It was stupid of the FT to lump Japan with the other two (Made in Japan already got as far as Spain in the past), but massive domestic investment is a significant point. The article then goes on to claim that the Asian competition is appearing just when Europeans do the same, which I can't agree with (it doesn't appear on the same level at least), but more on this later. What bugs Alstom's boss is, first, new competition using exported technology:

Mr Mellier says that, after designs are bought from Hitachi or Kawasaki of Japan – both of whom have supplied technology used in Japanese Shinkansen trains to China – or Bombardier, the technology is "made Chinese".

Alstom's boss cunningly infers rivals should be concerned, but exposes how his company is affected, too:

Korea's market is closed. Hyundai Rotem, the country's biggest trainmaker, has begun to produce its own high speed train after a technology transfer deal by which it used Alstom's TGV design for Korea's 300kph KTX express.

The fruit of years of testing with the HSR-350x prototype (which I showed here): roll-out for the first Rotem-developed and -built KTX-II on 25 November 2008. Photo from Korail News

It's not only the high-speed train, but Rotem managed to establish a foothold right at the door of Europe, in Turkey, where it built a factory and netted a number of major orders recently.

What's more, it's not just the Asians. For its exports to Spain, Alstom teamed up with CAF of Spain as junior partner. But, CAF developed its own platform, first by tilting the balance and having Alstom as junior partner (variable-gauge S-120, S-121), then selling Turkey an entirely in-house production.

But, as Mellier makes explicit, Alstom has the idea on how to deal with the problem of nurturing rivals:

companies ... should not sell their latest technology.

(My bold) Indeed that's Alstom practice:

Koreans have a 300kph domestically produced, single-deck train, but Alstom markets its double deck, 320kph Duplex and 360kph single deck AGV.

But, that may still not be enough. Rotem already announced its next prototype, and there is also the example of the other Spanish maker, Talgo.

Talgo built its Talgo 350 high-speed train (AVE S-102 and S-112 at Spanish Railways RENFE) in cooperation with Bombardier: they produced the low-floor middle cars (a high-speed first) on their own, while Bombardier helped out with the power cars (based mainly on those of the German ICE 2). But last September, Talgo shocked rivals by announcing the project Talgo AVRIL, an in-house development that would beat the present products of all rivals on speed (more below), weight and comfort.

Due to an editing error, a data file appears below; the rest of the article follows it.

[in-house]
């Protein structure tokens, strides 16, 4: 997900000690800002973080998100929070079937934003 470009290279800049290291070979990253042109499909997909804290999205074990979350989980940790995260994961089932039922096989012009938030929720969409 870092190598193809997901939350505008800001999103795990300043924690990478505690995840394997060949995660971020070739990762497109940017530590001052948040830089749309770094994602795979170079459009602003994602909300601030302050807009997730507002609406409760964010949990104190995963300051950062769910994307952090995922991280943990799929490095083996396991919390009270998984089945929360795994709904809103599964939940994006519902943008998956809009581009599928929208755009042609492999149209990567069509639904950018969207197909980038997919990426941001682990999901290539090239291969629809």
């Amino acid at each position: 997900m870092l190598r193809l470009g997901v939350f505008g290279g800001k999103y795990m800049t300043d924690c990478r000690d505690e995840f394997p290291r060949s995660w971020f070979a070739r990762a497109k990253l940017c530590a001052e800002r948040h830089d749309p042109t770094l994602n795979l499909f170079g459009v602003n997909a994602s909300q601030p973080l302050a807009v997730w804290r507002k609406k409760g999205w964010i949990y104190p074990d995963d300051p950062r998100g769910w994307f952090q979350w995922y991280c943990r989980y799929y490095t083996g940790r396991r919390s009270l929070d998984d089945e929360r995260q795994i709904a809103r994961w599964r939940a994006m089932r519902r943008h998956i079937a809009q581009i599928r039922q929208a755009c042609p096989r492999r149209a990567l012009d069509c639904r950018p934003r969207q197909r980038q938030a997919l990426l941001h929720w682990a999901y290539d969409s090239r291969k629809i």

Concept image showing the Talgo AVRIL's duckbill-nosed power car, which now has a passenger compartment and equipment moved underfloor, and a car-joining Jacobs bogie. There will be more non-low-floor cars with motorised bogies in the middle of the train, a strange configuration they named "salad". Image via Alta Velocidad

Now back to Mr. Mellier, who is most concerned about China, with its strong demands for technology transfer:

"They will use them, adapt them, aggregate them to [form] a Chinese technology based on foreign technology being leased by them," he says.

Indeed if you look at Alstom's main success in China, electric locos from its PRIMA platform (180 HXD2 double and 500 single locos), the Chinese co-producer's product page won't even name Alstom. Also, when China invited bids for high-speed trains, Alstom was so cautious as to not even offer the TGV, only the Pendolino (and got to supply the CRH5).

And indeed rival Siemens would have a few stories to tell. In 2004, it was temporarily expulsed from the high-speed train tender, until it agreed to fuller technology transfer. Its place in a follow-on tender was then made hostage to the Tibet/Olympics attendance dispute with the German government. After supplying the Transrapid for the Shanghai Maglev, it discovered that a Chinese maker made an attempted copy; and a dispute over technology ownership also contributed to the death of an extension project last December.


Protected home markets?

Now Mr. Mellier isn't solely concerned about technology.

"I sincerely believe that all the many tenders for rolling stock and signalling will be for Chinese companies and the access for non-Chinese companies will be kept to a bare minimum."